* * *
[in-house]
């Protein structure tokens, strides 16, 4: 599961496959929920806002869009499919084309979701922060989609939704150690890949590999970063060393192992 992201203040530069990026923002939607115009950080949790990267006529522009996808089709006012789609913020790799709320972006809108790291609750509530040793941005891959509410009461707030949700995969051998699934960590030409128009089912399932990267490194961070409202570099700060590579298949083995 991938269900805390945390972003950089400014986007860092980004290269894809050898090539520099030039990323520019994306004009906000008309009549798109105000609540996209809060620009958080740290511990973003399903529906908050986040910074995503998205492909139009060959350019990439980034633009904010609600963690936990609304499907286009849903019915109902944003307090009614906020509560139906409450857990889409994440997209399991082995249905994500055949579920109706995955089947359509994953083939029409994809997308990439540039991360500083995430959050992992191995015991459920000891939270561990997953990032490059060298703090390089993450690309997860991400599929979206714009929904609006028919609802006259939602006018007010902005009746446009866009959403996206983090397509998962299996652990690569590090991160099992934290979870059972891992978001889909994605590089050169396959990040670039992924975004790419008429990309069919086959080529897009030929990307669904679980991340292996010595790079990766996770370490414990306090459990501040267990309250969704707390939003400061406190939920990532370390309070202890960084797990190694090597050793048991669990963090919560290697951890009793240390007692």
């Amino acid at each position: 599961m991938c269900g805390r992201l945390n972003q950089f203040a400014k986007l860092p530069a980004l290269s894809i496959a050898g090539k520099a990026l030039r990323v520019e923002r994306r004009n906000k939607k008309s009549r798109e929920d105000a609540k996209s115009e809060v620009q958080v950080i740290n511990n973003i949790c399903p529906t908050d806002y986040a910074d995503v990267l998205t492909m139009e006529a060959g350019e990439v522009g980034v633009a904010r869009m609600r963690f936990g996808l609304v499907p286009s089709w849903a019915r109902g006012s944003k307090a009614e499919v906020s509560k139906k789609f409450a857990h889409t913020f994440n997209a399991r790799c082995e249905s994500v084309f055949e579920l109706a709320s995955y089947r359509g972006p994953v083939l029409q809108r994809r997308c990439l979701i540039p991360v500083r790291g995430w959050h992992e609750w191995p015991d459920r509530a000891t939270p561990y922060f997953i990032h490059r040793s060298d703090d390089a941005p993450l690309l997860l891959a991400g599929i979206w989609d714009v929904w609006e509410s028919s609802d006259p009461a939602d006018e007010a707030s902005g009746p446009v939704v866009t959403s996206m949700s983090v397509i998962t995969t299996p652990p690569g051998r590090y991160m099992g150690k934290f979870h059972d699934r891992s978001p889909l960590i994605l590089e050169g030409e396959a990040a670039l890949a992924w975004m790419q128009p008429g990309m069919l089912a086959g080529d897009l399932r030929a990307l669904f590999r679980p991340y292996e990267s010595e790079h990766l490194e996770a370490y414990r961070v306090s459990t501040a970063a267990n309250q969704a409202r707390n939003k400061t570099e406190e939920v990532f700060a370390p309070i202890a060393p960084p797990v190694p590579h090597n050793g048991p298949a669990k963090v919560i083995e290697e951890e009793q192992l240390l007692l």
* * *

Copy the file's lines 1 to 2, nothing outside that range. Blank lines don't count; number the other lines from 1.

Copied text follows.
[in-house]
């Protein structure tokens, strides 16, 4: 599961496959929920806002869009499919084309979701922060989609939704150690890949590999970063060393192992 992201203040530069990026923002939607115009950080949790990267006529522009996808089709006012789609913020790799709320972006809108790291609750509530040793941005891959509410009461707030949700995969051998699934960590030409128009089912399932990267490194961070409202570099700060590579298949083995 991938269900805390945390972003950089400014986007860092980004290269894809050898090539520099030039990323520019994306004009906000008309009549798109105000609540996209809060620009958080740290511990973003399903529906908050986040910074995503998205492909139009060959350019990439980034633009904010609600963690936990609304499907286009849903019915109902944003307090009614906020509560139906409450857990889409994440997209399991082995249905994500055949579920109706995955089947359509994953083939029409994809997308990439540039991360500083995430959050992992191995015991459920000891939270561990997953990032490059060298703090390089993450690309997860991400599929979206714009929904609006028919609802006259939602006018007010902005009746446009866009959403996206983090397509998962299996652990690569590090991160099992934290979870059972891992978001889909994605590089050169396959990040670039992924975004790419008429990309069919086959080529897009030929990307669904679980991340292996010595790079990766996770370490414990306090459990501040267990309250969704707390939003400061406190939920990532370390309070202890960084797990190694090597050793048991669990963090919560290697951890009793240390007692």